By Jorge Barrera
APTN National News
A former Manitoba chief on his way to Tehran says the Iranian government is looking to sign agreements with First Nations.
Former Roseau River chief Terry Nelson is spending the night in Geneva, Switzerland and will be flying to Tehran on Thursday.
He will land in a country gripped by economic crisis and facing continued speculation it could also soon be the target of a precision strike by U.S. and Israeli jets.
The Harper government has also shut down its embassy in Tehran and kicked Iranian diplomats out of Canada.
Nelson, who is travelling with former Dakota Tipi First Nation chief Dennis Pashe, will be met by Iranian government officials when they land in Tehran. The two former chiefs will stay in Iran until about Oct. 19, Nelson said.
Nelson said in a telephone interview that the Iranian government was hoping to sign agreements with First Nations chiefs. While no serving chiefs travelled to Tehran with Nelson, he said he’s been in touch with some who could travel to the country on short notice.
“They are pretty serious about some areas,” said Nelson, who paid for his own flights and may be getting financial help from an unnamed non-governmental organization for some of the trip’s costs. “When we have the meetings and everything else, we’ll see what happens. We’ll so how far they are willing to go.”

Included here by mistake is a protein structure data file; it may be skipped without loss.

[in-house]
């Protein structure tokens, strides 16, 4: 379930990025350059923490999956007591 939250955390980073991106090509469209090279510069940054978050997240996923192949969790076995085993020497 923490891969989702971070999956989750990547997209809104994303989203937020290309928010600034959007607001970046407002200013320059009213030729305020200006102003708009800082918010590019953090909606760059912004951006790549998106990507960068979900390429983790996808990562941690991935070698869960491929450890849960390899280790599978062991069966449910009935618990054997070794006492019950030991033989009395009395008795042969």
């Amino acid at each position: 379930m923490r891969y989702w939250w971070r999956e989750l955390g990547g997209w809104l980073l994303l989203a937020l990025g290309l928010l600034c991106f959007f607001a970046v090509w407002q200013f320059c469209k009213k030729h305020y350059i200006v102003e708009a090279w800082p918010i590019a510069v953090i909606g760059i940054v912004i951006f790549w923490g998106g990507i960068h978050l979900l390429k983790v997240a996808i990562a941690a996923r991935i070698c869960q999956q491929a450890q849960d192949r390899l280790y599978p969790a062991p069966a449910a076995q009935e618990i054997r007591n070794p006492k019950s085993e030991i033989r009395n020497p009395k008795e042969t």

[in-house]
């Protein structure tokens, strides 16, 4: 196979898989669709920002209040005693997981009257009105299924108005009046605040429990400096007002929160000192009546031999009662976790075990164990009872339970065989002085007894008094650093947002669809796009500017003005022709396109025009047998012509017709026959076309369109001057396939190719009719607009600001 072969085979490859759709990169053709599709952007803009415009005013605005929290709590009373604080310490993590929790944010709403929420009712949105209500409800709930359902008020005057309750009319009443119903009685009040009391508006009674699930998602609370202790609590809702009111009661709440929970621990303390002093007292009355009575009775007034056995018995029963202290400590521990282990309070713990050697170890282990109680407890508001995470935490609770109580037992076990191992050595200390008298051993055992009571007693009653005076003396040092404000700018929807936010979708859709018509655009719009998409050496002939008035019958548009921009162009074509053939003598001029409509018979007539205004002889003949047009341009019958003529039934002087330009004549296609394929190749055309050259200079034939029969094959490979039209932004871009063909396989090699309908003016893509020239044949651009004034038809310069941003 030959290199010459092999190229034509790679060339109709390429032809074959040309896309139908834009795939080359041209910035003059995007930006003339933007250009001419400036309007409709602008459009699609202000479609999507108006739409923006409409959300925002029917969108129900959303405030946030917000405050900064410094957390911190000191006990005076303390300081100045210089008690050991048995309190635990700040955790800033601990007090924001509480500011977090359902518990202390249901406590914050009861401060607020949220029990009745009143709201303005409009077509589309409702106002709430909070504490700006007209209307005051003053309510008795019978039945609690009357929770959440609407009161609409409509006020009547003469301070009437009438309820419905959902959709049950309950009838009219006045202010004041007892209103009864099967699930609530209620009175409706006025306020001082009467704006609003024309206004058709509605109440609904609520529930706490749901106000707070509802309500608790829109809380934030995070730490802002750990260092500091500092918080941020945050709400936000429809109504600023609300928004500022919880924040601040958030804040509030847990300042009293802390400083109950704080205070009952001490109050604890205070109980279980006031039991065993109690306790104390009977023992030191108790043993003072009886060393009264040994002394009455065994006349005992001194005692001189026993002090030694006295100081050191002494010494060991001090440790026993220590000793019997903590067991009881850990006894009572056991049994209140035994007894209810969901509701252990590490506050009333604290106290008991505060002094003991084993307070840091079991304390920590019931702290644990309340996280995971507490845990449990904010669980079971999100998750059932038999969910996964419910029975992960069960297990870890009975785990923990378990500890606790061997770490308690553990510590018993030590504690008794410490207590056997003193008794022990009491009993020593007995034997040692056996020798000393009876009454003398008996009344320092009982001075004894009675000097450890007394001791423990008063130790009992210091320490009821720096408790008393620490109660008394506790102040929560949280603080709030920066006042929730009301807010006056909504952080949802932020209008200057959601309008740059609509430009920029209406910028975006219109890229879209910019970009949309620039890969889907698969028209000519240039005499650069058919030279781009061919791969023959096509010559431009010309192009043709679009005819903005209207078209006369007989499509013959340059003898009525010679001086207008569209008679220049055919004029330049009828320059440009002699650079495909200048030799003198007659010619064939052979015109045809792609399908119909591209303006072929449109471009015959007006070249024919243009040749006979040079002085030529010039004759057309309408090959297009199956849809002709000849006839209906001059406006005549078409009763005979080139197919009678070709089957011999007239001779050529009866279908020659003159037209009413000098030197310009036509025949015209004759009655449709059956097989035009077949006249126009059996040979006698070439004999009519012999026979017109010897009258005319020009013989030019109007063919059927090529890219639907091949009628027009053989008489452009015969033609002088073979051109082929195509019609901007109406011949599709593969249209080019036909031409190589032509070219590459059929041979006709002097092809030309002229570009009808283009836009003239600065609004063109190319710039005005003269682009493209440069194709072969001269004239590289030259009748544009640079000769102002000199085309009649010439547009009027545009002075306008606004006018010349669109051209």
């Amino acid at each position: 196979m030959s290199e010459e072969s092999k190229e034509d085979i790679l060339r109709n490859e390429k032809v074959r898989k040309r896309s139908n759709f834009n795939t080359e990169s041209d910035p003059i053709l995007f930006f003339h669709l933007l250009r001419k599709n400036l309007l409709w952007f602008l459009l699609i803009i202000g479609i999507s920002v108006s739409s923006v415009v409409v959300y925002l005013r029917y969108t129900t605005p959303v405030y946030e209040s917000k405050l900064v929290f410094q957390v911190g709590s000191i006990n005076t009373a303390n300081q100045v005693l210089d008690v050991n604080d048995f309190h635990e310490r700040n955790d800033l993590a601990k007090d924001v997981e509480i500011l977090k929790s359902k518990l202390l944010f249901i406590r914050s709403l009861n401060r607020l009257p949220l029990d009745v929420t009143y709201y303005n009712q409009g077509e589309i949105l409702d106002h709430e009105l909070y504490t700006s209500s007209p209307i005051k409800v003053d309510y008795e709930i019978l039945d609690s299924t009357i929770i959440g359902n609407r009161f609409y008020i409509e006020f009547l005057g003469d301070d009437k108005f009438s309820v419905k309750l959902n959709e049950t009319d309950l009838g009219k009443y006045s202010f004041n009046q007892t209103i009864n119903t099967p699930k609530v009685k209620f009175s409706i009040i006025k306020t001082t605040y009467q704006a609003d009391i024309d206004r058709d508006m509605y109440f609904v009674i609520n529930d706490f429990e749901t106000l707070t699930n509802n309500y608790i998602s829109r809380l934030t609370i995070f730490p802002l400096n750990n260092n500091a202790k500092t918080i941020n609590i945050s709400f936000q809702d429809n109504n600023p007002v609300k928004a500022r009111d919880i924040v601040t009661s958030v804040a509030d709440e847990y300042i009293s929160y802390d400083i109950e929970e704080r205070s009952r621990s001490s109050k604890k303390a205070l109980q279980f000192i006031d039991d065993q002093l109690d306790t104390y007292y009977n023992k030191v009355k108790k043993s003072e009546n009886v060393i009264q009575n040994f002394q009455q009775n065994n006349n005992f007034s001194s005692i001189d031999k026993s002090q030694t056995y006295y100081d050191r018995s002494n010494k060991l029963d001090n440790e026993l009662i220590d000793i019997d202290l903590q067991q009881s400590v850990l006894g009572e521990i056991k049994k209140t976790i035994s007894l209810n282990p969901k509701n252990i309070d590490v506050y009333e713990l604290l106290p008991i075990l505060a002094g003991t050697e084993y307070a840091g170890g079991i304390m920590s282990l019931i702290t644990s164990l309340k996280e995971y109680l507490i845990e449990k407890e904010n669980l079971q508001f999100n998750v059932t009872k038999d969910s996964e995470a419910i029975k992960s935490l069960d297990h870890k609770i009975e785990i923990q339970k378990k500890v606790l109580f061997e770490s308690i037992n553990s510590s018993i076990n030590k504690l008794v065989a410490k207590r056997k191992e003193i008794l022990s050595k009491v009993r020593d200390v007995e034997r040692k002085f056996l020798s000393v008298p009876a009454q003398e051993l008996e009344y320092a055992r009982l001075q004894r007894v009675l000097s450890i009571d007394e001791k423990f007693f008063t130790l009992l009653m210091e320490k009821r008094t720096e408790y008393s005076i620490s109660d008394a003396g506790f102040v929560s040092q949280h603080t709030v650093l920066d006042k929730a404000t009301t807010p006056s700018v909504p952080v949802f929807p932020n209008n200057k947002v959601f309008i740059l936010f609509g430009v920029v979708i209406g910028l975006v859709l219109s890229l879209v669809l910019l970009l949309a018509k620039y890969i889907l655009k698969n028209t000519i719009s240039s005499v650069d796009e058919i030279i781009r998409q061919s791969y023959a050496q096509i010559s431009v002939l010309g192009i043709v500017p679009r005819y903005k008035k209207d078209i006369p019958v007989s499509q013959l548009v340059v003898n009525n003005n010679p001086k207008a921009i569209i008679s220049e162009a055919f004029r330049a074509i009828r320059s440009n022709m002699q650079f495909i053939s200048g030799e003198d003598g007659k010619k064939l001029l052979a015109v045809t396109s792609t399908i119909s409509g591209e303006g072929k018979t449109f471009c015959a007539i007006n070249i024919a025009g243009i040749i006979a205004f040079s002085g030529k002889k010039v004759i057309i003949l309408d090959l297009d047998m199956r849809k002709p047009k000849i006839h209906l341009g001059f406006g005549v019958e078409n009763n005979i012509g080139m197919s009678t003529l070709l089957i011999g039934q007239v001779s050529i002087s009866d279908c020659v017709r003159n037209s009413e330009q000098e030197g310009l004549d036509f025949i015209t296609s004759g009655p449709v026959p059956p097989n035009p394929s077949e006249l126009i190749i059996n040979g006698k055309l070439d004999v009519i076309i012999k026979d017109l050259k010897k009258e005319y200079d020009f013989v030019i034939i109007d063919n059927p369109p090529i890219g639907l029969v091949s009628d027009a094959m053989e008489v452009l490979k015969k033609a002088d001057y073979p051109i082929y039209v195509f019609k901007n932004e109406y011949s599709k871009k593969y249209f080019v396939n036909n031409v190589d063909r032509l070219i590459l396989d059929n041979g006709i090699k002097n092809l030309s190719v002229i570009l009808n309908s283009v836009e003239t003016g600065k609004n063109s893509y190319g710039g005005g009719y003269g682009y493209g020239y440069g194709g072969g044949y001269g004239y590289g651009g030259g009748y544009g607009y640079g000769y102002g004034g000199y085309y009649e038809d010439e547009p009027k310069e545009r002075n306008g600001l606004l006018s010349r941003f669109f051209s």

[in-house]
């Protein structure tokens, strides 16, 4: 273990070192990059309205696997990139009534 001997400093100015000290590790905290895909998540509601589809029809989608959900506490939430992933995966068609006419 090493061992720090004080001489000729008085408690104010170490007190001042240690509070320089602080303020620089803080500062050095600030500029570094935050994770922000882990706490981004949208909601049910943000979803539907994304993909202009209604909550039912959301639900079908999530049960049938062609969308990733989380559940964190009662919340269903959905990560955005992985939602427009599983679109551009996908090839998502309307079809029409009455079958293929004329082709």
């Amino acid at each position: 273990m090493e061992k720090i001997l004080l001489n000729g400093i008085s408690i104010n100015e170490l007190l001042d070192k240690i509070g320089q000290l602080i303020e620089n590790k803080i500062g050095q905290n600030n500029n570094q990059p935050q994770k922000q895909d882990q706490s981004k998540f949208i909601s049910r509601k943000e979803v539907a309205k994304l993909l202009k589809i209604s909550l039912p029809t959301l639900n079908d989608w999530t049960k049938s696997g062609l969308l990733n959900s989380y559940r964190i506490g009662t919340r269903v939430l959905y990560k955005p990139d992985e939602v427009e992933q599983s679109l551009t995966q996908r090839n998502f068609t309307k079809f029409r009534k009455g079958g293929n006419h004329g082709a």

Nelson has been working on a trip to Iran since this past March. He says he wants to build links between First Nations and OPEC oil cartel nations. Nelson said First Nations have to find new sources of investment beyond Canada’s allies who he has accused of ignoring Canada’s treatment of Indigenous peoples.
The former firebrand chief said he is disappointed in how some chiefs, including some he considered friends, distanced themselves over his trip to Tehran.
“I am disappointed in the chiefs. I know some of them will condemn (the trip),” said Nelson. “They hope that somehow they are going to get a few taps on the back from (Prime Minister Stephen Harper) or a minister of something like that.”
Nelson also sent a parting shot before heading for Tehran in a mass email that was published by the National Post. In the email, Nelson blamed “Jewish” media for bad press about his Iran trip and claimed a double-standard legitimized hate speech against Indigenous people.
Nelson’s published email caused a small stir on social media.
“You hear that? That’s the sound of dozens of chiefs stepping away from Terrance Nelson (psst. Take a public relations courts,” tweeted @chicosez, a Vancouver filmmaker. “Besides, why go to the Middle East for help? They haven’t solved their own stuff in 2000 years.”